Make HTML Email Development in Rails Better With These Tools
If you’ve worked with HTML emails, you know that they pose their own special challenges. Best practices for CSS in emails are different from best practices for modern web CSS. It’s tricky to preview changes, and testing on different email clients gets time consuming quickly.
But there’s a few tools and tricks you can use to set up an email development workflow that looks more like the front-end development workflow you’re used to. Read about them below, or skip straight to the example Rails app set up with all of these tools.
HTML Email Development using Premailer & Foundation
Many email clients ignore externally linked stylesheets, so your best bet for compatibility is pretending that it’s 1998 and writing all your styles inline. Premailer makes this process suck less by letting you write your styles as normal stylesheets, then compiling them into inline styles when the email is sent. Plus, it’s compatible with Less and Sass (through the Rails asset pipeline). This means you can keep the syntax you’re used to.
Email CSS has compatibility issues that are completely separate from the browser compatibility issues we all know and love. So, it’s nice to start out with a set of tried-and-tested style rules to prevent reinventing the wheel. Enter Foundation for Emails and Inky, a framework and templating language for writing great HTML emails.
Foundation/Inky is available as a Ruby gem, so it’s ready to drop into Rails. You can find instructions for setting up Foundation and Premailer together here.
Once you’ve installed both gems and generated an email layout and basic stylesheet with
rails g inky:install, it’s time to make sure the Rails asset pipeline plays nice with your new setup.
You have two options here:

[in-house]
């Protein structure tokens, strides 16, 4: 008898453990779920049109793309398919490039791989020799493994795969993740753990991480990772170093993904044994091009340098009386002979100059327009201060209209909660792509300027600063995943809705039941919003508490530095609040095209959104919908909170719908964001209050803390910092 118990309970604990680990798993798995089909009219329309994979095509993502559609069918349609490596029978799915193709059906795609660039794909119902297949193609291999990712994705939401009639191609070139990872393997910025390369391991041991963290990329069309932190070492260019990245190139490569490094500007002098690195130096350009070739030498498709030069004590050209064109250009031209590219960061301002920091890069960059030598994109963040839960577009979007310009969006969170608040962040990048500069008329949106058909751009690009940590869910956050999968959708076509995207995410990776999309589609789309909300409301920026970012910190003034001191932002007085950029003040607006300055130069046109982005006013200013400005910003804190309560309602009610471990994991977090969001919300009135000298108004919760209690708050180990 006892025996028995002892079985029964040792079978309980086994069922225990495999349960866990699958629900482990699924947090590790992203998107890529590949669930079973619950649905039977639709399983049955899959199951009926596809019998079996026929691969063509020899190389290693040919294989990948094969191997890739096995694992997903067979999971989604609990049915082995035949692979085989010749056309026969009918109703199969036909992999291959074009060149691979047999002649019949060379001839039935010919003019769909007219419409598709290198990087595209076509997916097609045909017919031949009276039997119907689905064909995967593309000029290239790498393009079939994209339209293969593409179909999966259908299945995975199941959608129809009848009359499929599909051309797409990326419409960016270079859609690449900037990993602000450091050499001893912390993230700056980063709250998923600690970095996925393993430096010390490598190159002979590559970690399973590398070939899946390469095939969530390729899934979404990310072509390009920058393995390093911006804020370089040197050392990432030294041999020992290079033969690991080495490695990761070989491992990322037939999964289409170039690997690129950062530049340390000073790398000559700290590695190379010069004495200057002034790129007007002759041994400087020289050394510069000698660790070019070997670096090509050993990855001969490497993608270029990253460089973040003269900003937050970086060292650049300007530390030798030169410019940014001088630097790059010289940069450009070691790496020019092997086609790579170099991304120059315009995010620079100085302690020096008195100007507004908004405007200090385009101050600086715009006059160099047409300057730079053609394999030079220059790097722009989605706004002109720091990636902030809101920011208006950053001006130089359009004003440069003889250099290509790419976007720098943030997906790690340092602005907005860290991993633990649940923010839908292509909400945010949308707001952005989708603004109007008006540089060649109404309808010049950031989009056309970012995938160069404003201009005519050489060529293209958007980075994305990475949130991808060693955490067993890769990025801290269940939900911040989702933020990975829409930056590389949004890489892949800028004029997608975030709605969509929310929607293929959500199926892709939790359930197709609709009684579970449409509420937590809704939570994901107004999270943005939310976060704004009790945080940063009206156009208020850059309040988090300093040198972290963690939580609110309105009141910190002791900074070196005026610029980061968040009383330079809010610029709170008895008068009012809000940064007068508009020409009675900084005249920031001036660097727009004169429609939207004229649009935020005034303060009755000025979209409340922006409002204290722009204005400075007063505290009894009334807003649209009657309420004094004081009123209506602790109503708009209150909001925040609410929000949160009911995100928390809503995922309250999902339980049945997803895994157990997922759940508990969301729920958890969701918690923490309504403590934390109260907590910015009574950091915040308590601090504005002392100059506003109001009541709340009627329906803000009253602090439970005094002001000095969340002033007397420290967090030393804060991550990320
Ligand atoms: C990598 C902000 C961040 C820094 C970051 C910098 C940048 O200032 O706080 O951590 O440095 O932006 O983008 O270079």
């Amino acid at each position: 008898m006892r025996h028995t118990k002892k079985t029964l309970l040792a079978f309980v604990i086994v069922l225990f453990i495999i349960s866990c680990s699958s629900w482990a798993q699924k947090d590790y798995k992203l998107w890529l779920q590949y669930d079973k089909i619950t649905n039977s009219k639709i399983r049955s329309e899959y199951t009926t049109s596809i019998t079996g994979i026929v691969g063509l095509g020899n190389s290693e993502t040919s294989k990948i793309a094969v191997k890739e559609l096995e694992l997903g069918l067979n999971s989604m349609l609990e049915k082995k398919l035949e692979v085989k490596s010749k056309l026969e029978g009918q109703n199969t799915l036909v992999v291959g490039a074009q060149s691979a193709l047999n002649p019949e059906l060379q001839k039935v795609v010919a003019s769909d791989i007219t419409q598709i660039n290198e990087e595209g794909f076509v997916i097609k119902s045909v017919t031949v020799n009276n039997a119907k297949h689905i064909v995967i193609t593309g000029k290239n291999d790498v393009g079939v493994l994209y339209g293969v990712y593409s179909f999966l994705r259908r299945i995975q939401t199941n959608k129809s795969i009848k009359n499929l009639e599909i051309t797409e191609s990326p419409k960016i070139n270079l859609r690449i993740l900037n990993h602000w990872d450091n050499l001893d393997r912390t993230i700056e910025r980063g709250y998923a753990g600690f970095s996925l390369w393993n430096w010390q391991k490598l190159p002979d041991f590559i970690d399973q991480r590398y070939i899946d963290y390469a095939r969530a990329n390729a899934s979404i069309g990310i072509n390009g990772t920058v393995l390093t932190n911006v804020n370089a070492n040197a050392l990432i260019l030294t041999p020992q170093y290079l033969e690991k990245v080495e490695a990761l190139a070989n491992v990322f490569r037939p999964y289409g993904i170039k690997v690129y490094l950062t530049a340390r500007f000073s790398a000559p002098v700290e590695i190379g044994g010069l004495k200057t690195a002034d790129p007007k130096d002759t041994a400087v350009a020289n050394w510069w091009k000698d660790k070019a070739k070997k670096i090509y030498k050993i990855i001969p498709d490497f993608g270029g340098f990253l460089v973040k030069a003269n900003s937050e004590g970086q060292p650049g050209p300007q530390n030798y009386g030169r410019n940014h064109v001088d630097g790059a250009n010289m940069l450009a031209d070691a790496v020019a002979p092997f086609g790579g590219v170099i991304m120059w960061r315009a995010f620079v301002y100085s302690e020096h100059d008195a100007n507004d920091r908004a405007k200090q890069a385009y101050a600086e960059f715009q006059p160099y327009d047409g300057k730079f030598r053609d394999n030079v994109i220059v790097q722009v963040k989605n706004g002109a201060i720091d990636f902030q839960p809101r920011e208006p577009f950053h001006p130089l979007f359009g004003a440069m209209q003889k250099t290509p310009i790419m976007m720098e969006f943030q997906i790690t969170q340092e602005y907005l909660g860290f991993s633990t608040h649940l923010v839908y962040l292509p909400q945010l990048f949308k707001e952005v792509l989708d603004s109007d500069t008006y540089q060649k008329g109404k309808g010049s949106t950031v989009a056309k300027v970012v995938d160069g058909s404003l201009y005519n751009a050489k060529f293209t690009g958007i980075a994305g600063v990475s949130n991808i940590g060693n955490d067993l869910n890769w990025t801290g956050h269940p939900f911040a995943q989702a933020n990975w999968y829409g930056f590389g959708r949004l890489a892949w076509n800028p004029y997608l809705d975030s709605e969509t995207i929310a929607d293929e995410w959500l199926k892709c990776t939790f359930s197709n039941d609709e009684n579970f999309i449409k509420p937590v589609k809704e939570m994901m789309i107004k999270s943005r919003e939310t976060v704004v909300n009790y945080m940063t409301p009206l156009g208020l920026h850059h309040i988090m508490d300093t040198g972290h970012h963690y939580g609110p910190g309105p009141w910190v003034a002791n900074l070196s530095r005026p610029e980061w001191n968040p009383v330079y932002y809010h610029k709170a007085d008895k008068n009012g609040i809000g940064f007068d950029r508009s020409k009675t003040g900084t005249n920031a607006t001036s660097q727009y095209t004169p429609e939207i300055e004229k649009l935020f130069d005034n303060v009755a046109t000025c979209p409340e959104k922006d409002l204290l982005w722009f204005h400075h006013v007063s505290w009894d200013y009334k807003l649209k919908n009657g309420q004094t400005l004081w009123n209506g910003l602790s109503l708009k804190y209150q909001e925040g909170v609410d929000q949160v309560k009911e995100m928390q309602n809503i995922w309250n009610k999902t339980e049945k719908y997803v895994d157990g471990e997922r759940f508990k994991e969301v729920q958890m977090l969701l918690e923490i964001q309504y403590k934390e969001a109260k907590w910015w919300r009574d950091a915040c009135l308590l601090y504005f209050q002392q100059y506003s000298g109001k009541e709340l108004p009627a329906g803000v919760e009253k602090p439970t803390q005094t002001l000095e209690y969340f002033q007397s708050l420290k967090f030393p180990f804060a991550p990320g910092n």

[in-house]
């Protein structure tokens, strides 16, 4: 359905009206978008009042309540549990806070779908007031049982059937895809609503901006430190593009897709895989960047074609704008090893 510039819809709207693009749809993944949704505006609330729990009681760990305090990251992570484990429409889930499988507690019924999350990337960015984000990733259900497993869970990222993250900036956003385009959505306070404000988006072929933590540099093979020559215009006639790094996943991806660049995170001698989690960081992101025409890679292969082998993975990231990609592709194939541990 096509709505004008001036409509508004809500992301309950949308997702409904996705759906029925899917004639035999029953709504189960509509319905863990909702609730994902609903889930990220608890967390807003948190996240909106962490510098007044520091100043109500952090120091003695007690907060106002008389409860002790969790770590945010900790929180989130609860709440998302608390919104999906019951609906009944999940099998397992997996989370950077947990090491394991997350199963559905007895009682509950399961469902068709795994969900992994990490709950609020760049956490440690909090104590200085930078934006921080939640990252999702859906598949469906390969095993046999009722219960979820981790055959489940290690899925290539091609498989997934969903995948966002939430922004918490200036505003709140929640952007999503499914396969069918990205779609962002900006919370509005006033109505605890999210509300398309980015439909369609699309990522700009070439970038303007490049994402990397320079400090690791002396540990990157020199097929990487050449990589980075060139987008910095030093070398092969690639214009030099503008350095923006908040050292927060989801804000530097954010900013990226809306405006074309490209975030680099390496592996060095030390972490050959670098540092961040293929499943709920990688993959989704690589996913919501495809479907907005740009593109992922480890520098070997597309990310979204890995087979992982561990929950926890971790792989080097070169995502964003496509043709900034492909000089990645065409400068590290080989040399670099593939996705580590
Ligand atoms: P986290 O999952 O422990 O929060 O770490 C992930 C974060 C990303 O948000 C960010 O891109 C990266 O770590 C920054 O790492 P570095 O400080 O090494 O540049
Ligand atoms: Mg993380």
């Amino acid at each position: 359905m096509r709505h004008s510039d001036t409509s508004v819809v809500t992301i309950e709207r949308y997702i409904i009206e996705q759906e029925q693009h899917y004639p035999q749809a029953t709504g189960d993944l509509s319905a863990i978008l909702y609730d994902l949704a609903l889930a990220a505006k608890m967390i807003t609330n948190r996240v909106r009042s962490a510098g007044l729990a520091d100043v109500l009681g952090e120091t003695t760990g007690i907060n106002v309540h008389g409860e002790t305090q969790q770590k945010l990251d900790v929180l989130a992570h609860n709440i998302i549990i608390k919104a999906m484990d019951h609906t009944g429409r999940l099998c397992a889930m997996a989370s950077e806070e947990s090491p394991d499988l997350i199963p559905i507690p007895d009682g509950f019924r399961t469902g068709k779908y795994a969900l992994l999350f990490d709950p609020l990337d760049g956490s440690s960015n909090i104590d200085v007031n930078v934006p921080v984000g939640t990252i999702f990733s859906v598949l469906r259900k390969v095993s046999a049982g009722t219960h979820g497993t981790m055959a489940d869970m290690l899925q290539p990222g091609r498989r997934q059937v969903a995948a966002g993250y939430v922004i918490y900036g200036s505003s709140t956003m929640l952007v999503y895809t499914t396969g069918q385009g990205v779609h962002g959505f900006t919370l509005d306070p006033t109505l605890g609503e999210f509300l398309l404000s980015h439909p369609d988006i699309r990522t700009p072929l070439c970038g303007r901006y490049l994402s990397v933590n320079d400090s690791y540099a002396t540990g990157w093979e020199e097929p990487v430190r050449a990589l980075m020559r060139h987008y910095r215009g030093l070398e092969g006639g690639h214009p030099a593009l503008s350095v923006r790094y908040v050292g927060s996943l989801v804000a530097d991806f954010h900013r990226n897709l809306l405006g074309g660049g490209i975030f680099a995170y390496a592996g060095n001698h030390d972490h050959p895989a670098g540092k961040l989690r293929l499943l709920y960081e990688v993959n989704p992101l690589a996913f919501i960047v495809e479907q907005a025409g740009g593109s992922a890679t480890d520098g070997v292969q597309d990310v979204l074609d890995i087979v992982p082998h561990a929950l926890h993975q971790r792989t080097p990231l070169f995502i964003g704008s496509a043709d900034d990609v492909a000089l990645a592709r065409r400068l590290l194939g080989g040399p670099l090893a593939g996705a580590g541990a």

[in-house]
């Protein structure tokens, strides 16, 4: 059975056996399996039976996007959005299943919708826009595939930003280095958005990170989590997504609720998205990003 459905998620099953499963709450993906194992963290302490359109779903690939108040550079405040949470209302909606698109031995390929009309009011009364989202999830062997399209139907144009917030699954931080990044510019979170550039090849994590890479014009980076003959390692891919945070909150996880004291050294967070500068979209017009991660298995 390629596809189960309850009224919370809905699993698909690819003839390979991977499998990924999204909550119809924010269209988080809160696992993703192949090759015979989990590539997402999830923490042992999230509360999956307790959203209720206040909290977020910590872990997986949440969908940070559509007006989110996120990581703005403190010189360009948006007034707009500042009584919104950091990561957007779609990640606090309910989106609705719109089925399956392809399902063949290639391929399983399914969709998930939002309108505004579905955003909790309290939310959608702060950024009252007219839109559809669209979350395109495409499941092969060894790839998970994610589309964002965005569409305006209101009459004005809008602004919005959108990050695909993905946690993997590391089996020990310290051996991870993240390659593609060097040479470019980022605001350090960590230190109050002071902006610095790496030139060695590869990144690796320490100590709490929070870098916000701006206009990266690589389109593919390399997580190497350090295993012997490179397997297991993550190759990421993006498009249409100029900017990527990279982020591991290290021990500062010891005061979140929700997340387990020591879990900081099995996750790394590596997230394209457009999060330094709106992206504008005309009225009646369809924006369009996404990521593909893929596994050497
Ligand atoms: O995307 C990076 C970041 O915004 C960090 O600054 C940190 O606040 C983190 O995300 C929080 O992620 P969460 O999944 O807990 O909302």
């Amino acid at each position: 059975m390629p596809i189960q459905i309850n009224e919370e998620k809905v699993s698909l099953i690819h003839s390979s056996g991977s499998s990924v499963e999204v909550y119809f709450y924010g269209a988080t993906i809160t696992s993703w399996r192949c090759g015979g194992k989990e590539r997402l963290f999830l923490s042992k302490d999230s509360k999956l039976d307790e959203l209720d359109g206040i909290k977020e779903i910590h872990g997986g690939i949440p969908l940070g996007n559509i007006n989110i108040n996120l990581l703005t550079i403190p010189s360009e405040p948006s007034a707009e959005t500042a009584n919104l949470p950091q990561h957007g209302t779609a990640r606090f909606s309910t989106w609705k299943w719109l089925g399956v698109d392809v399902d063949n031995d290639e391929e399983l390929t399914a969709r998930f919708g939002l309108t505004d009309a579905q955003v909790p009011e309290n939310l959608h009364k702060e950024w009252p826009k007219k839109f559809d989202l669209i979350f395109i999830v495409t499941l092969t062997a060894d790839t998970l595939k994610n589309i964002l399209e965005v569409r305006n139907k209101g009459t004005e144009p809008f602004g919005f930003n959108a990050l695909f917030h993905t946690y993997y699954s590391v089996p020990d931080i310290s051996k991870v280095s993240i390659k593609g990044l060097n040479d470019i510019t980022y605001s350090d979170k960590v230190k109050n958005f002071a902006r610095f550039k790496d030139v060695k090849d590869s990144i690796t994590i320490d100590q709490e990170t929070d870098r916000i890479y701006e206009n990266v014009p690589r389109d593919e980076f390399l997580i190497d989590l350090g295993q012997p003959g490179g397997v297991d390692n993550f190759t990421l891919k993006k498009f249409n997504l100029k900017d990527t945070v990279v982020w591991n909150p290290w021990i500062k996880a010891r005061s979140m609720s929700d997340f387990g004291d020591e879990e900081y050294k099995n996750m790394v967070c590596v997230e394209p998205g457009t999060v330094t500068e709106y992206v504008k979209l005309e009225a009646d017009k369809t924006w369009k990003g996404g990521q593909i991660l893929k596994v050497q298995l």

application.cssso that Rails automagically precompiles it with your other stylesheets
- configuring the asset pipeline to compile
foundation_emailsinto its own file
I’d recommend the second option, since otherwise your email styles will be mixed in with the styles for the rest of the application.
You can find this config option in
config/initializers/assets.rb. Uncomment the line starting with
Rails.application.config.assets.precompile and add
foundation_emails.css to the array of files there.
Now your email styles will precompile into their own separate bucket and not interfere with the styling of the rest of the app.
Level Up Your Foundation Setup
Foundation’s templates and defaults are great, but you’ll probably want to use your own colors and settings. I used this settings file as a template for customizing Foundation’s default settings. Just make sure to import your settings file before
And if you want to use Inky, Foundation’s templating language, you don’t have to give up erb. To tell Rails to run your email through both Inky and erb preprocessors, name your mailer view files with the extension
.html.inky-erb (you can also use the
.inky file extension, but I prefer
.inky-erb for clarity).
Set Up Email Previews
One frustrating aspect of working on HTML emails is the need to resend the email each time you make a change. Luckily, Rails has built-in support for previewing emails using a special class in
test/mailers/previews, depending on your setup). Once you’ve followed the Rails Guide setup directions, you’ll be able to view the email you’re working on in the browser and refresh to see changes.
With this setup, building HTML emails is as straightforward as working on any web page – at least until you get to the testing stage. There you’ll need one more tool that we love: Litmus is an email testing service that lets you preview your emails in different email clients so you can uncover those pesky bugs before they reach your customers’ inboxes.
That’s it! You’re all set for some less painful HTML email development in Rails. If you’d like to try out the tools mentioned here, there’s an example app so you can see them in action.